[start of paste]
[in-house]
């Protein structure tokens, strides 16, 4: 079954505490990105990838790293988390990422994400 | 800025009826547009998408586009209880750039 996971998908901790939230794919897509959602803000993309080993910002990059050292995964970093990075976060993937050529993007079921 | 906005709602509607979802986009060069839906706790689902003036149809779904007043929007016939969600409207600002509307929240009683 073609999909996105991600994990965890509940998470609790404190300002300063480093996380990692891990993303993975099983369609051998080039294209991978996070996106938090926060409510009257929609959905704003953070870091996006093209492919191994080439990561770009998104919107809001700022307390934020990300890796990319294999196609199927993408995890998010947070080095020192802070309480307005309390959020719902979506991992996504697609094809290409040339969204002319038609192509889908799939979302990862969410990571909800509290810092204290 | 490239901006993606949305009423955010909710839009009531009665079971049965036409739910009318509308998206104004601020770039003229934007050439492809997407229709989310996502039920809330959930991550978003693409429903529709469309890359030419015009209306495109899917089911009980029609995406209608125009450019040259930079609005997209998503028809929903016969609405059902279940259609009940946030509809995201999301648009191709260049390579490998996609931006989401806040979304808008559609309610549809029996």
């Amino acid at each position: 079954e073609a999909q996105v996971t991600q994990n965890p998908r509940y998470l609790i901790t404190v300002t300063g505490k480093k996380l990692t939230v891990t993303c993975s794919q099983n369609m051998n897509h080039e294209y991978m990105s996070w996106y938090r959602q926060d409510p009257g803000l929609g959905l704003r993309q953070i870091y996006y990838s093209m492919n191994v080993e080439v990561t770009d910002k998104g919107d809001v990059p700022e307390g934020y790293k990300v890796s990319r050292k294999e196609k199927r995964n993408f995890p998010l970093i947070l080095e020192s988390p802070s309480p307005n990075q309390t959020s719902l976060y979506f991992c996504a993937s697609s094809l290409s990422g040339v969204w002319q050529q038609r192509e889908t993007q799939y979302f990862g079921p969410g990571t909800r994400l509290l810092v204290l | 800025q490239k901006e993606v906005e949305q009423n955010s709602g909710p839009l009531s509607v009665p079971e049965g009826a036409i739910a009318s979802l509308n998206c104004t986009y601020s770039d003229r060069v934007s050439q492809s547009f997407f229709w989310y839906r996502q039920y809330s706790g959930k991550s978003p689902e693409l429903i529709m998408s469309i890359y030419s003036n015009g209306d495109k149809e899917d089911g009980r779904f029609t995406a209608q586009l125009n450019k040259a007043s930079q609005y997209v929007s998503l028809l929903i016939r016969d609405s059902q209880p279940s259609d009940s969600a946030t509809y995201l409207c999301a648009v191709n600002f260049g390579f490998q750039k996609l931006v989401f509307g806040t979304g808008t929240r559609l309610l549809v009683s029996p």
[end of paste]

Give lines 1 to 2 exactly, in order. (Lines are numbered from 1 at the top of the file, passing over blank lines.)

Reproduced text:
[in-house]
């Protein structure tokens, strides 16, 4: 079954505490990105990838790293988390990422994400 | 800025009826547009998408586009209880750039 996971998908901790939230794919897509959602803000993309080993910002990059050292995964970093990075976060993937050529993007079921 | 906005709602509607979802986009060069839906706790689902003036149809779904007043929007016939969600409207600002509307929240009683 073609999909996105991600994990965890509940998470609790404190300002300063480093996380990692891990993303993975099983369609051998080039294209991978996070996106938090926060409510009257929609959905704003953070870091996006093209492919191994080439990561770009998104919107809001700022307390934020990300890796990319294999196609199927993408995890998010947070080095020192802070309480307005309390959020719902979506991992996504697609094809290409040339969204002319038609192509889908799939979302990862969410990571909800509290810092204290 | 490239901006993606949305009423955010909710839009009531009665079971049965036409739910009318509308998206104004601020770039003229934007050439492809997407229709989310996502039920809330959930991550978003693409429903529709469309890359030419015009209306495109899917089911009980029609995406209608125009450019040259930079609005997209998503028809929903016969609405059902279940259609009940946030509809995201999301648009191709260049390579490998996609931006989401806040979304808008559609309610549809029996």